Published on May 4th, 2020 | by Rob Kwong0
Streets of Rage 4 Review: A Classic Returns
It’s been almost 30 years since the original Streets of Rage game that came out, and surprisingly Streets of Rage 4 was just released not too long ago. You may be too young to know what Streets of Rage is, or possibly missed the entirety of the side-scrolling beat’em up games but not to worry I’ll give you a quick catch up session to get you up to date. Streets of Rage first released on the Sega Genesis on August 2nd of 1991. You got to choose from one of three main characters, Axel Stone, Blaze Fielding, and Adam Hunter, all whom are ex-law enforcement in one way or another. Teaming up with another player you’re tasked to go up against Mr. X, a boss of a syndicate who poisoned Wood Oak City by corrupting everyone including the police. After a year later after successfully freeing the city from Mr. X’s syndicate, we’re introduced into Streets of Rage 2.
For Streets of Rage 2 we’re introduced to Eddie “Skate” Hunter (Adam Hunter’s kid brother), and Max Thunder (professional wrestler and Axel’s friend). Along with Axel and Blaze, Max and Skate are back out on the street to fight Mr. X again to save Adam, who was kidnapped and held hostage by the syndicate. After defeating the evil Mr. X in the 2nd game, Mr. X decides to to create a research company called the RoboCy Corporation to act as a front for his syndicate. With the help of Dr. Dahm, Mr. X slowly replaces key officials in the city with robots so he is able to really control all of Wood Oak City. To keep the police busy, Mr. X has dispersed bombs around the city. Since Adam is busy with helping the police disarm the bombs, Dr. Zan a former syndicate henchman, notifies Blaze of what’s going on and the true threat actually is. Streets of Rage 3’s roster rounds out with Dr. Zan who replaces Max, Eddie aka “Skate” since Adam is busy, Axel, and Blaze.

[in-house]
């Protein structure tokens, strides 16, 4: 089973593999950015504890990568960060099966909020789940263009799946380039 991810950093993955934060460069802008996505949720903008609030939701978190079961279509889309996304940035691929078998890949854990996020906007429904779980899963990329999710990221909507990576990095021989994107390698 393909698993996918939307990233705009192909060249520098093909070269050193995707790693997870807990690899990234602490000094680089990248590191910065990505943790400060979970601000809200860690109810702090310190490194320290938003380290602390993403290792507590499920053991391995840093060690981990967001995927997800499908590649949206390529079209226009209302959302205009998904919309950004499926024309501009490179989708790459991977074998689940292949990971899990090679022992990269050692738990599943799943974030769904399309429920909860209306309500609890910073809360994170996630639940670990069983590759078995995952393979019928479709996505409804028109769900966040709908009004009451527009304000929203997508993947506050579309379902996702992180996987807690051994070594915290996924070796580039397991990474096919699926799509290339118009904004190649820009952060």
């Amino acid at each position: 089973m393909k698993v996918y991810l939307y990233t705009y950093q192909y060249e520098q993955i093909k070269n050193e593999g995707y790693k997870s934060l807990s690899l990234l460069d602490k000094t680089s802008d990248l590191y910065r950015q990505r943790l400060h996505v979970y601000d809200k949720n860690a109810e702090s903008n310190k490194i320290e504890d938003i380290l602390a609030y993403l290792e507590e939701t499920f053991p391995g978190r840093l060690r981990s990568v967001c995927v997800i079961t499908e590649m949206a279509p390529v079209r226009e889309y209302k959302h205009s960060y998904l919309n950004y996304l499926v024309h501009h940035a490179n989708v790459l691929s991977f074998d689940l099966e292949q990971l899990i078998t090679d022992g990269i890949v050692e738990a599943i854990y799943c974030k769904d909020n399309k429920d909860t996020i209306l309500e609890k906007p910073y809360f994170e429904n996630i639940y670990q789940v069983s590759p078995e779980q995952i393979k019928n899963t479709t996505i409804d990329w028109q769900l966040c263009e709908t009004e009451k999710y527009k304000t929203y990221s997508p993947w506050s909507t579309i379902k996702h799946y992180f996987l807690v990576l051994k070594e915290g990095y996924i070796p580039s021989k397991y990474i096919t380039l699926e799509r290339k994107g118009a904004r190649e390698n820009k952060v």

Which takes us now to Streets of Rage 4, ten years after the events of SoR3. This time around Mr. X is no more, instead his evil children the Y Twins, are here to corrupt Wood Oak City by brainwashing everyone with the power of music. To put a stop to the Y Twins, Blaze gets the old crew back together Alex, Adam, and two new comers the daughter of Adam, Cherry Hunter (yes another Hunter), and Floyd Iraiya the apprentice of Dr. Zan.
Even after 26 years since the very last game, it feels like it’s picked up right where they left off. Axel looking a little more rugged and aged, Blaze still looking like the bombshell she was designed to be, and Adam looking a bit updated almost like a digital animated version Wesley Snipes. The environment of Wood Oak City gets even more fleshed out compared to the previous games. The new animated cartoon-esque look to the game is a breath of fresh air to the Streets of Rage series where it’s not over saturated, but also not underwhelming. Not only is the game visually appealing, it’s also audibly appealing. The new music in the game is also an amazing addition. If you weren’t familiar with the series music, it’s always been full of synth and bass beats that stood out from a lot of games. Streets of Rage 4 is no different, filled with beats that fill the game with nostalgia and pays homage to the previous games.